Conclusions. The role of all the above-described factors in the patient s return to the community seems to be very important. However; the systemic perspective points to an exceptional role of the family in this respect, and especially to the meaning the patient ascribes to stressful situations, or in other words - to the significance of the illness-related "family story".
Koro is an acute anxiety state with an accompanying sensation of shrinking of genitals and a belief about being faced with imminent death due to their complete disappearance. This syndrome is classified among culture-bound mental disorders. Its prevalence is the highest in South-Eastern Asia, but there is a continually rising number of reports about similar cases among patients with different cultural backgrounds. On the grounds of the literature (mostly case reports) the state-of the-art knowledge about the koro syndrome is summarized in the article. Similarities and differences between the endemic and occasional forms of the syndrome are discussed, as well as its concurrence with other mental or somatic disorders, nosological doubts concerning the syndrome and its psychopathological symptoms, possible accompanying urological complications, its place in current classifications of mental disorders, patient characteristics, and the treatment.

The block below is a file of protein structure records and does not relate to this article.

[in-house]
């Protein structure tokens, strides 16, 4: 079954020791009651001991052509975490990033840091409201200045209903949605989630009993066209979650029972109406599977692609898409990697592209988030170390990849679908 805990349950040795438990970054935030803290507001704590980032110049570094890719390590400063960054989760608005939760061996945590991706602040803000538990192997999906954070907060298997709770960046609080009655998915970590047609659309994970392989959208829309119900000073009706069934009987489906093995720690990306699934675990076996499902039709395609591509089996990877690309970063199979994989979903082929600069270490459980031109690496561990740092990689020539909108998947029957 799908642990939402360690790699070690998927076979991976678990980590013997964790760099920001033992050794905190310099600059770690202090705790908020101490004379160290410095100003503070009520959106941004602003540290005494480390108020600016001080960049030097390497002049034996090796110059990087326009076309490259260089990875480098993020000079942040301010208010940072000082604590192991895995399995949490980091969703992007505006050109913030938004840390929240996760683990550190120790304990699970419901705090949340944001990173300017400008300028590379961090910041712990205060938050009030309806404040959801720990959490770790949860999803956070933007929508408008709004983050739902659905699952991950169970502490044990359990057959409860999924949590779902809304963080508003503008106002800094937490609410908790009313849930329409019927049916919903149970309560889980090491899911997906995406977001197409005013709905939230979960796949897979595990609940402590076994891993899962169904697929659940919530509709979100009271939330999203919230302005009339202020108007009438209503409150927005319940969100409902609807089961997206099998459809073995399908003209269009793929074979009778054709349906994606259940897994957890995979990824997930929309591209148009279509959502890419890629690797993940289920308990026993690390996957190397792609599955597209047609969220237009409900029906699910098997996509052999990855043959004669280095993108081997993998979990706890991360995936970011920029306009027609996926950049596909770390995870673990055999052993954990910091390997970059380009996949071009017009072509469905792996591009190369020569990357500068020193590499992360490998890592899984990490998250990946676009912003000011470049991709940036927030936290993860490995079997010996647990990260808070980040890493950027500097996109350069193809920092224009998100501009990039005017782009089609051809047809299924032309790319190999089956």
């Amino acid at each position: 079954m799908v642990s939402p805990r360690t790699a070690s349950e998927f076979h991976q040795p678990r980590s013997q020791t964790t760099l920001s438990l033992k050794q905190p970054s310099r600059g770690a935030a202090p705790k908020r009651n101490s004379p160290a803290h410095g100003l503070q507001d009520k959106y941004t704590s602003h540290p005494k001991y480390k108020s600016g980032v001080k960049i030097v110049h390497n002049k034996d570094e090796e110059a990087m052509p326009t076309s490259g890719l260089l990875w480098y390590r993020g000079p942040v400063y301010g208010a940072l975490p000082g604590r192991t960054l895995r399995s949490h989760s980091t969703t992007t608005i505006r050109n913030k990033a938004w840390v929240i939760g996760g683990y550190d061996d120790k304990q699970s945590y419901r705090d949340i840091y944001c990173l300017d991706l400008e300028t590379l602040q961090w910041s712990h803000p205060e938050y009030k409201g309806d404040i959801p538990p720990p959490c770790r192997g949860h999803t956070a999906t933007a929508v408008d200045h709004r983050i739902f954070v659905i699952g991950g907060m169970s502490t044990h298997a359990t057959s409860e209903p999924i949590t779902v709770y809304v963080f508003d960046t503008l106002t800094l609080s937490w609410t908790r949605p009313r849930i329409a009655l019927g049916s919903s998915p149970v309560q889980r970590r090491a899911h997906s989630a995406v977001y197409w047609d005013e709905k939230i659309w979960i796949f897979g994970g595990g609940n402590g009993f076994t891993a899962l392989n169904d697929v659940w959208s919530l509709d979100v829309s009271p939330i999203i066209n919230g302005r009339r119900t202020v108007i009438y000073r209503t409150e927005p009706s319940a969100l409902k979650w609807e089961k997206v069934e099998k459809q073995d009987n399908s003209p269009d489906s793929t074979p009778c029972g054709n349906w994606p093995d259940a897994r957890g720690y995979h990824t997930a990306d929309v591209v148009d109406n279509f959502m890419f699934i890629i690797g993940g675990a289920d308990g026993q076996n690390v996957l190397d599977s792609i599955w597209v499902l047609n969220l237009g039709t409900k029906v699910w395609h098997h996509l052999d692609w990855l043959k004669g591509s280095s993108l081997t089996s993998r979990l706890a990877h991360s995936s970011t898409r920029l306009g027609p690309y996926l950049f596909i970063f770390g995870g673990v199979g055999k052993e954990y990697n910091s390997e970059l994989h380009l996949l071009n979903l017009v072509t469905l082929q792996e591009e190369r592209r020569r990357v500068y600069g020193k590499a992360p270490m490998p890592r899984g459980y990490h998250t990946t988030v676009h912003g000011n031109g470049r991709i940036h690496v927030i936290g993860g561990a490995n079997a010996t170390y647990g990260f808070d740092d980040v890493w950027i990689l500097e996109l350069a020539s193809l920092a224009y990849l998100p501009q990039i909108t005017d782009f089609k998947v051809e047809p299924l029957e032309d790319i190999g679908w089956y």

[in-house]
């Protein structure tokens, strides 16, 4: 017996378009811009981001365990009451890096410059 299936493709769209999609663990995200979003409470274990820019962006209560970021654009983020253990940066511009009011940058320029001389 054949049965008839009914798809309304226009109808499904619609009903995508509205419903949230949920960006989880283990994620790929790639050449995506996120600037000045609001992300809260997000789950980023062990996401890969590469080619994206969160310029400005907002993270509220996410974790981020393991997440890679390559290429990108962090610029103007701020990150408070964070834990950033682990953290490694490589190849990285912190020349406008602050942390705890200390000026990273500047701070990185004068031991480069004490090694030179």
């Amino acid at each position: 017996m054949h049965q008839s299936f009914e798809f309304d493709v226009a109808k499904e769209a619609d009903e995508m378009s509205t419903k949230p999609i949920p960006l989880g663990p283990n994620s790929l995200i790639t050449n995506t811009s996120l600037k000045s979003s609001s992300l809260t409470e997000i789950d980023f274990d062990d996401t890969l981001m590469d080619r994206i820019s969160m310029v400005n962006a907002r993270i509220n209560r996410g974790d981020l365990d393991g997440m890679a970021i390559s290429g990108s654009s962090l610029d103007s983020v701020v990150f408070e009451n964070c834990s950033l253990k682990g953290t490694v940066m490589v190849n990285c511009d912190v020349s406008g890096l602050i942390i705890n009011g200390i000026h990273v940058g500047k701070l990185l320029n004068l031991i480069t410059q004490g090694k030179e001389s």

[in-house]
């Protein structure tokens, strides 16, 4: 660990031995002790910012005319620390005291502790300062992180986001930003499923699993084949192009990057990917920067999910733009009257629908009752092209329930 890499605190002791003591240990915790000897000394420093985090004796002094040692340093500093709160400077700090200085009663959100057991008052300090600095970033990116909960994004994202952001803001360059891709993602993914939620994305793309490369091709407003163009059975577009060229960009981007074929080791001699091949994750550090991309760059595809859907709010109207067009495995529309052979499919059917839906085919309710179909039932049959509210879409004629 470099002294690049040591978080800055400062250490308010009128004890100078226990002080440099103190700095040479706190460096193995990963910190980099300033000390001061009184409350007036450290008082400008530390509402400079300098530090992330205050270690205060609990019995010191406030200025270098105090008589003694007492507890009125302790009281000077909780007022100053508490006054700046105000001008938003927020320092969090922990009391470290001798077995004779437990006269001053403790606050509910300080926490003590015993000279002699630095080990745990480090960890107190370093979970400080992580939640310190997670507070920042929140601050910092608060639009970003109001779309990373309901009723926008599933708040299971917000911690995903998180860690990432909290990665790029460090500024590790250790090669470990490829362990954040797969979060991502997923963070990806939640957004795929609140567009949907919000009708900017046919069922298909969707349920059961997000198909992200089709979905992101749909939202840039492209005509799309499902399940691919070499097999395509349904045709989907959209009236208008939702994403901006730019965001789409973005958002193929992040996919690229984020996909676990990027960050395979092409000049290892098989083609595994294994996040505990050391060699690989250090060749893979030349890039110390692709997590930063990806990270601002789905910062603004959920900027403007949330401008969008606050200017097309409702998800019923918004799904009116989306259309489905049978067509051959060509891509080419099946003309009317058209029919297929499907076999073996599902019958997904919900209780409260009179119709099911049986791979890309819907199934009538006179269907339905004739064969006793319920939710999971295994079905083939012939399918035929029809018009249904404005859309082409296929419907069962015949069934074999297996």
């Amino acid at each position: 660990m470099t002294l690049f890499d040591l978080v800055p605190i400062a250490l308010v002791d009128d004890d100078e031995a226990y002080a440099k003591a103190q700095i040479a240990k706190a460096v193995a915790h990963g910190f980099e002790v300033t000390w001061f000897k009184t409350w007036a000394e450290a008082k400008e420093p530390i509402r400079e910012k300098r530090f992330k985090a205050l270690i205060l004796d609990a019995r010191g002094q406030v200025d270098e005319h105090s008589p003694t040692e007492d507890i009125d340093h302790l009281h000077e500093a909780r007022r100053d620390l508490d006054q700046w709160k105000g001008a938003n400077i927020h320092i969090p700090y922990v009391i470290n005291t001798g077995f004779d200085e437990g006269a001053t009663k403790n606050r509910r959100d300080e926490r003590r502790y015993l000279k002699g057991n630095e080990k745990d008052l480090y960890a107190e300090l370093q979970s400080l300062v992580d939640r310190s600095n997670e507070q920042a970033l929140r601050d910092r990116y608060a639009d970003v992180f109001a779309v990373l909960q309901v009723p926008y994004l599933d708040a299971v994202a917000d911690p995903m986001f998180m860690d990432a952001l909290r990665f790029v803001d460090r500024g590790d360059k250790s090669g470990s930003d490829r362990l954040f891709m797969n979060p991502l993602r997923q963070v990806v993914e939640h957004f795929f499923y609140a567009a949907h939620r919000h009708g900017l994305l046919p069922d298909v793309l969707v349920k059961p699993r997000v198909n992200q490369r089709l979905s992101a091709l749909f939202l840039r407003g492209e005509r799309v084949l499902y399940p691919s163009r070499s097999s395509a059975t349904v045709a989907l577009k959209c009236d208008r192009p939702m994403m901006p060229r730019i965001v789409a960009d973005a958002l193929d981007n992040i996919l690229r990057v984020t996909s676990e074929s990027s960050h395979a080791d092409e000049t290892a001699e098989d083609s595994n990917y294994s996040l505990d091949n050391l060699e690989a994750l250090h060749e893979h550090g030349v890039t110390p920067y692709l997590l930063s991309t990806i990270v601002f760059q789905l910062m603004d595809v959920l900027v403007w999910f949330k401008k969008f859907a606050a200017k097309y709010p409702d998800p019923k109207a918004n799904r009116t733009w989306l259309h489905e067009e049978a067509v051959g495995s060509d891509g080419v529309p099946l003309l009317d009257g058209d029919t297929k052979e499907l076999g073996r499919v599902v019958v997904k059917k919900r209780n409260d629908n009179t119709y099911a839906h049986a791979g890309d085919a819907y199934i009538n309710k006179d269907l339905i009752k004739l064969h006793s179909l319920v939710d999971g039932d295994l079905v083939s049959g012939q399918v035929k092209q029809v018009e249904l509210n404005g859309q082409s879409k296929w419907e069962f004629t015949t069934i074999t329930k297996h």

Case report. Additionally a case is reported of the koro syndrome in a Polish patient – to our best knowledge, for the first time in the Literature. It is a further evidence for the ethnic and cultural diversity of patients suffering from this condition.
Comment. We agree with the postulate set forth by other authors – that against the traditional views, koro should be regarded as a universal disorder of multi-factorial etiology, occurring all over the world.
Aims. The paper presents defects in testator's declaration of will that - according to the provisions of Article 945 Par. 1 Item 1 of the Civil Code – result in invalidity of the will.
Review. The defects consist in the testator's state excluding his conscious decision making or discretion of decision and declaration of will, in the result, in particular, of mental illness, "mental retardation" or other; even transient disturbance of psychological functions listed in Article 82 of the Civil Code. Both in the case of an ordinary will and will in a non-standard form, the court instructs an expert psychiatrist to assess whether the testator's condition enabled him/her to make the decision and declare their will consciously and freely or whether this was excluded. Since the Civil Code does not pro vide any intermediate states of the testator, the court expert cannot recognise any limitations of testamentary capacity. In the case of will made in an emergency situation the court may instruct the expert psychiatrist (sometimes psychologists are appointed for the purpose) to assess whether at the time of making the will in a non-standard form the testator was under apprehension about his/her imminent death.
Conclusion. The knowledge of these issues is necessary to avoid errors in court expertises.
Aim. The author presented conclusions from four court opinions prepared by successive expert psychiatrists (in that number two teams of experts from research centers). The expertises have contributed to protraction of proceedings in cases concerning invalidation of will.